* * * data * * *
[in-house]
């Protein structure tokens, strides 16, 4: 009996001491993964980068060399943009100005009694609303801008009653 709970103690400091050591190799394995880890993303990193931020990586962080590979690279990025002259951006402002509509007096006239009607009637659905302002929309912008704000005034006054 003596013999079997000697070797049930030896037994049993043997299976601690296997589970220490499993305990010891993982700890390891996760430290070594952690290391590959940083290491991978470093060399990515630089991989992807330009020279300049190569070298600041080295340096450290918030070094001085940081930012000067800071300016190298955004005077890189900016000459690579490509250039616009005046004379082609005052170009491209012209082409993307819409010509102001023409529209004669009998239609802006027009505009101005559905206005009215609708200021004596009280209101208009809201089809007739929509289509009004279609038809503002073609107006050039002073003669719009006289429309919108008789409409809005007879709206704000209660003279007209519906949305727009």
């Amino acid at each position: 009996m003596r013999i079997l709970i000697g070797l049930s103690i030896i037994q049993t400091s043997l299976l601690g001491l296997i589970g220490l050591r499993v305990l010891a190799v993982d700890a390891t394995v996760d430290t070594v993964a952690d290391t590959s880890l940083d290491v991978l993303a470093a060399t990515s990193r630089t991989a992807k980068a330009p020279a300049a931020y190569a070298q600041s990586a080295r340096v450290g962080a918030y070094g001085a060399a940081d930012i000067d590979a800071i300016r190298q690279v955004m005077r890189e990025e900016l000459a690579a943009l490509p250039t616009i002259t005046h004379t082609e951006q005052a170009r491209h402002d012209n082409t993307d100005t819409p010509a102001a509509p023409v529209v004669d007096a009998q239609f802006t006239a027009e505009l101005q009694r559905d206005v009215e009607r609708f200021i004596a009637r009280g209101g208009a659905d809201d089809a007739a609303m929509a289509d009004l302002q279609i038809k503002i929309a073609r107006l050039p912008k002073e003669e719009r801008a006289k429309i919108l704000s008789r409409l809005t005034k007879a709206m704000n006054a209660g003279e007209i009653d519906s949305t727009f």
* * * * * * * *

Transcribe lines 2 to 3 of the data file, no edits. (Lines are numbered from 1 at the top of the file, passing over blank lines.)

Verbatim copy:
């Protein structure tokens, strides 16, 4: 009996001491993964980068060399943009100005009694609303801008009653 709970103690400091050591190799394995880890993303990193931020990586962080590979690279990025002259951006402002509509007096006239009607009637659905302002929309912008704000005034006054 003596013999079997000697070797049930030896037994049993043997299976601690296997589970220490499993305990010891993982700890390891996760430290070594952690290391590959940083290491991978470093060399990515630089991989992807330009020279300049190569070298600041080295340096450290918030070094001085940081930012000067800071300016190298955004005077890189900016000459690579490509250039616009005046004379082609005052170009491209012209082409993307819409010509102001023409529209004669009998239609802006027009505009101005559905206005009215609708200021004596009280209101208009809201089809007739929509289509009004279609038809503002073609107006050039002073003669719009006289429309919108008789409409809005007879709206704000209660003279007209519906949305727009």
């Amino acid at each position: 009996m003596r013999i079997l709970i000697g070797l049930s103690i030896i037994q049993t400091s043997l299976l601690g001491l296997i589970g220490l050591r499993v305990l010891a190799v993982d700890a390891t394995v996760d430290t070594v993964a952690d290391t590959s880890l940083d290491v991978l993303a470093a060399t990515s990193r630089t991989a992807k980068a330009p020279a300049a931020y190569a070298q600041s990586a080295r340096v450290g962080a918030y070094g001085a060399a940081d930012i000067d590979a800071i300016r190298q690279v955004m005077r890189e990025e900016l000459a690579a943009l490509p250039t616009i002259t005046h004379t082609e951006q005052a170009r491209h402002d012209n082409t993307d100005t819409p010509a102001a509509p023409v529209v004669d007096a009998q239609f802006t006239a027009e505009l101005q009694r559905d206005v009215e009607r609708f200021i004596a009637r009280g209101g208009a659905d809201d089809a007739a609303m929509a289509d009004l302002q279609i038809k503002i929309a073609r107006l050039p912008k002073e003669e719009r801008a006289k429309i919108l704000s008789r409409l809005t005034k007879a709206m704000n006054a209660g003279e007209i009653d519906s949305t727009f």